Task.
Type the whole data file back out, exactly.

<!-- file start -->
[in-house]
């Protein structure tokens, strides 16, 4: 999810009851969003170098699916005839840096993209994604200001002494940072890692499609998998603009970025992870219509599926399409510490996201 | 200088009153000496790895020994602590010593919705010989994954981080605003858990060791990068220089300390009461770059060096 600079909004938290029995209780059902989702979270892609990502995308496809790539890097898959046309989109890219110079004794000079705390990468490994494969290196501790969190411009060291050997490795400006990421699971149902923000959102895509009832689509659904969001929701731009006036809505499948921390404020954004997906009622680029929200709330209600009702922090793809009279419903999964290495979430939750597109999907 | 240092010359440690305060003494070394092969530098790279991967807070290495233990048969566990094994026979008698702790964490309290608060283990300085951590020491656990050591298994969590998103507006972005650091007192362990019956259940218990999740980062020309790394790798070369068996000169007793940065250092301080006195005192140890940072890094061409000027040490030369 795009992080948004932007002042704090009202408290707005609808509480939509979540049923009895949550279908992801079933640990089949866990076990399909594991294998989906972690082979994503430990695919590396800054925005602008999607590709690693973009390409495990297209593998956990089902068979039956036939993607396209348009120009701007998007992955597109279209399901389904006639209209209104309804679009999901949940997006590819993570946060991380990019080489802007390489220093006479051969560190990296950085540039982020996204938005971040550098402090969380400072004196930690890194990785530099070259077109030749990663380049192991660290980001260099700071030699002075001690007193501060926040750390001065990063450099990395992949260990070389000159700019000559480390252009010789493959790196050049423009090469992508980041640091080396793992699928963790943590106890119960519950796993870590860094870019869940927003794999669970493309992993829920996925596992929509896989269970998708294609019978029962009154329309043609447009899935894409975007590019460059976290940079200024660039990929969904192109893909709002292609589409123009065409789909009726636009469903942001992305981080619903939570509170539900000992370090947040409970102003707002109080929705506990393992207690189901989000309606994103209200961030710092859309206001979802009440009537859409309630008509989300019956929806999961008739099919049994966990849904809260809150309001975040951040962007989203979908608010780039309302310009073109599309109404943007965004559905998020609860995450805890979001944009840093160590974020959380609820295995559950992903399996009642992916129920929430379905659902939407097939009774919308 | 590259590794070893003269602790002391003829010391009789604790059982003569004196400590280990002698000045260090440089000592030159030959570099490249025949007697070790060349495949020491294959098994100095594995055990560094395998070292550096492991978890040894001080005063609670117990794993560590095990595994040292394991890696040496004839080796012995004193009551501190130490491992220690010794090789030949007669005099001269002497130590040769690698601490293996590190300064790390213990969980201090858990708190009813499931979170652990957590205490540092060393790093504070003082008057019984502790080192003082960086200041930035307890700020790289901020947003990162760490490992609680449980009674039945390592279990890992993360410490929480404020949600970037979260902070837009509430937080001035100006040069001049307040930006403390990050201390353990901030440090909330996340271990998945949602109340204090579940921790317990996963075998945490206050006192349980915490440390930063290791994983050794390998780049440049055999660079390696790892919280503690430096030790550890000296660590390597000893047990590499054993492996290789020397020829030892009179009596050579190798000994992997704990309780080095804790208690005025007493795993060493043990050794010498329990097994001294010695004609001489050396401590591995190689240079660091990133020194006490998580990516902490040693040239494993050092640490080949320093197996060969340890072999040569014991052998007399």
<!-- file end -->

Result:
[in-house]
């Protein structure tokens, strides 16, 4: 999810009851969003170098699916005839840096993209994604200001002494940072890692499609998998603009970025992870219509599926399409510490996201 | 200088009153000496790895020994602590010593919705010989994954981080605003858990060791990068220089300390009461770059060096 600079909004938290029995209780059902989702979270892609990502995308496809790539890097898959046309989109890219110079004794000079705390990468490994494969290196501790969190411009060291050997490795400006990421699971149902923000959102895509009832689509659904969001929701731009006036809505499948921390404020954004997906009622680029929200709330209600009702922090793809009279419903999964290495979430939750597109999907 | 240092010359440690305060003494070394092969530098790279991967807070290495233990048969566990094994026979008698702790964490309290608060283990300085951590020491656990050591298994969590998103507006972005650091007192362990019956259940218990999740980062020309790394790798070369068996000169007793940065250092301080006195005192140890940072890094061409000027040490030369 795009992080948004932007002042704090009202408290707005609808509480939509979540049923009895949550279908992801079933640990089949866990076990399909594991294998989906972690082979994503430990695919590396800054925005602008999607590709690693973009390409495990297209593998956990089902068979039956036939993607396209348009120009701007998007992955597109279209399901389904006639209209209104309804679009999901949940997006590819993570946060991380990019080489802007390489220093006479051969560190990296950085540039982020996204938005971040550098402090969380400072004196930690890194990785530099070259077109030749990663380049192991660290980001260099700071030699002075001690007193501060926040750390001065990063450099990395992949260990070389000159700019000559480390252009010789493959790196050049423009090469992508980041640091080396793992699928963790943590106890119960519950796993870590860094870019869940927003794999669970493309992993829920996925596992929509896989269970998708294609019978029962009154329309043609447009899935894409975007590019460059976290940079200024660039990929969904192109893909709002292609589409123009065409789909009726636009469903942001992305981080619903939570509170539900000992370090947040409970102003707002109080929705506990393992207690189901989000309606994103209200961030710092859309206001979802009440009537859409309630008509989300019956929806999961008739099919049994966990849904809260809150309001975040951040962007989203979908608010780039309302310009073109599309109404943007965004559905998020609860995450805890979001944009840093160590974020959380609820295995559950992903399996009642992916129920929430379905659902939407097939009774919308 | 590259590794070893003269602790002391003829010391009789604790059982003569004196400590280990002698000045260090440089000592030159030959570099490249025949007697070790060349495949020491294959098994100095594995055990560094395998070292550096492991978890040894001080005063609670117990794993560590095990595994040292394991890696040496004839080796012995004193009551501190130490491992220690010794090789030949007669005099001269002497130590040769690698601490293996590190300064790390213990969980201090858990708190009813499931979170652990957590205490540092060393790093504070003082008057019984502790080192003082960086200041930035307890700020790289901020947003990162760490490992609680449980009674039945390592279990890992993360410490929480404020949600970037979260902070837009509430937080001035100006040069001049307040930006403390990050201390353990901030440090909330996340271990998945949602109340204090579940921790317990996963075998945490206050006192349980915490440390930063290791994983050794390998780049440049055999660079390696790892919280503690430096030790550890000296660590390597000893047990590499054993492996290789020397020829030892009179009596050579190798000994992997704990309780080095804790208690005025007493795993060493043990050794010498329990097994001294010695004609001489050396401590591995190689240079660091990133020194006490998580990516902490040693040239494993050092640490080949320093197996060969340890072999040569014991052998007399």